Mum would stay at home (without protest and to ferry her around), leaving Dad to go to the boat to ‘tinker’ and/or ‘pootle’ to the local pub in the evening.

It was during my time at university that my Dad worked out at the end of one season, that he wasn’t getting value for money from Muffin and reluctantly decided to sell her on, however, my boating days were far from over.

David with sister Wendy

David with sister Wendy - Credit: Archant

I met my wife at university, and quickly discovered they had a boat. ‘Quintet’ is a 57ft trad, with a replica boatman’s cabin and a Ruston & Hornsby 2-cylinder slow revving engine. One summer, Quintet also happened to be moored just around the corner from Muffin, so during the holidays, I was able to spend some time with both Dad and Charlotte.

My in-laws used to only moor for a few years at any one marina before moving it to a different part of the country. Their boat has spent time in marinas near Wigan, York, Sawley, Anderton and is now near Skipton where they live.

Charlotte and I spent many years holidaying on Quintet, normally taking a week in late spring and early autumn from wherever the boat happened to be at the time. It wasn’t unknown on occasion for the boat to be away from her home mooring for several months over the summer.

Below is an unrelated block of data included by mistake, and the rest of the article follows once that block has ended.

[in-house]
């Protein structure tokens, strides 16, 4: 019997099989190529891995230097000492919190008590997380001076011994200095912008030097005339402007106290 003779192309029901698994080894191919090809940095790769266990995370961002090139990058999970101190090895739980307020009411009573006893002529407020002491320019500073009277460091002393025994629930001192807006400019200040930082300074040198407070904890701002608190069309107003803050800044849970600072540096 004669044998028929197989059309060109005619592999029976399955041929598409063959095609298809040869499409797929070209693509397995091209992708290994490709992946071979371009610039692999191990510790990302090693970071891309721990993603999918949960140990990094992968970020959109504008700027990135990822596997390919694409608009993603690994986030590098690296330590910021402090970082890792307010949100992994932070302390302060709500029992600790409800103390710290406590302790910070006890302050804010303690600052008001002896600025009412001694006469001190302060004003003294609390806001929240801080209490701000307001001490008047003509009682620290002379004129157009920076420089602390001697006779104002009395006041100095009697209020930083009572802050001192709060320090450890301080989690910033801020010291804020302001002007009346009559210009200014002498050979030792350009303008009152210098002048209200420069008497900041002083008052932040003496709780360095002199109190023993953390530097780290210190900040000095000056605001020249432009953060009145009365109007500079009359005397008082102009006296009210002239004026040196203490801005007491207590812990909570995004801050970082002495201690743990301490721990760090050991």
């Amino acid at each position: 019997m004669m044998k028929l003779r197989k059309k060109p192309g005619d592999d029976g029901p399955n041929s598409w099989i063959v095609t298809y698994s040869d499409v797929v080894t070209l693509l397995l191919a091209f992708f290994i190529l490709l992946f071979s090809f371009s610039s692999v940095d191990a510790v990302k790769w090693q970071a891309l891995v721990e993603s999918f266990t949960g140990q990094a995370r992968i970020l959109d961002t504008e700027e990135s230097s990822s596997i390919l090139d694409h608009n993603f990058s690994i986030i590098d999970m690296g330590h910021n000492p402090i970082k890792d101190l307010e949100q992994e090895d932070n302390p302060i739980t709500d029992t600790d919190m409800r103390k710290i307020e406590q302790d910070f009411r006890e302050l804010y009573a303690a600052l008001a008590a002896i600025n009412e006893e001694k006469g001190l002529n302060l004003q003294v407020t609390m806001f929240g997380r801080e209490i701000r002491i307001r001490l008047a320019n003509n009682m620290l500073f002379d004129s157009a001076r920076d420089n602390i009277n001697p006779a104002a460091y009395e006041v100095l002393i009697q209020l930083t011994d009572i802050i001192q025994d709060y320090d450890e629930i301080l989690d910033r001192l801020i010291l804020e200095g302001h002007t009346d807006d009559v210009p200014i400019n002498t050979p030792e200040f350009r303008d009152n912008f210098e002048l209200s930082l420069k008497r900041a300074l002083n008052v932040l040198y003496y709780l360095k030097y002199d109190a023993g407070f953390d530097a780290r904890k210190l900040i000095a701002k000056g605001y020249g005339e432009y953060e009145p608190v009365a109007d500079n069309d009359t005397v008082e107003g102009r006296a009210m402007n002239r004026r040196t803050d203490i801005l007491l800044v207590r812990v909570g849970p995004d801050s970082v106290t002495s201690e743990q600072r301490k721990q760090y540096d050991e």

A few years ago, we were living in Sheffield and I was working in Derby, during this time, we were looking at moving closer to my work, and one of the options we seriously considered was to buy a widebeam narrowboat and live on that somewhere along the T&M between Sawley and Burton.

We even got as far as talking to boat builders, sketching internal designs and viewing boats for sale! It took well over a year for our house in Sheffield to sell, and during that time, I learned I was to be made redundant.

Around this time, a number of fortuitous things happened: Some inheritance came our way; A brokerage tweeted about an old lock cottage being up for auction and a conversation with a friend in which he told us to knock on some doors and see which one opened.

We went to view Wardle Lock Cottage in Middlewich, started dreaming, mentally knocking walls down and a few weeks later, the auctioneer was pointing at me as he shouted “SOLD”!

We didn’t at that time know much about the history of the cottage, or its former resident (‘Auntie’ Maureen Shaw), but that has now significantly changed.

We now have our own children and we still holiday on Quintet pootling along the L&L from Skipton.

We have spent over five year renovating the cottage and upgrading it internally so that it is now suitable for modern family living.

We are now able to call Wardle Lock Cottage our home and our kids can often be seen out on the lockside helping boats through the 5th busiest lock on the system (according to CRT statistics).

As with any boat or old building, it is still very much a work-in-progress, it is our current BOAT**; there is always something to ‘tinker’ with and a ‘to-do’ list as long as your arm!

** BOAT = Bring Out Another Thousand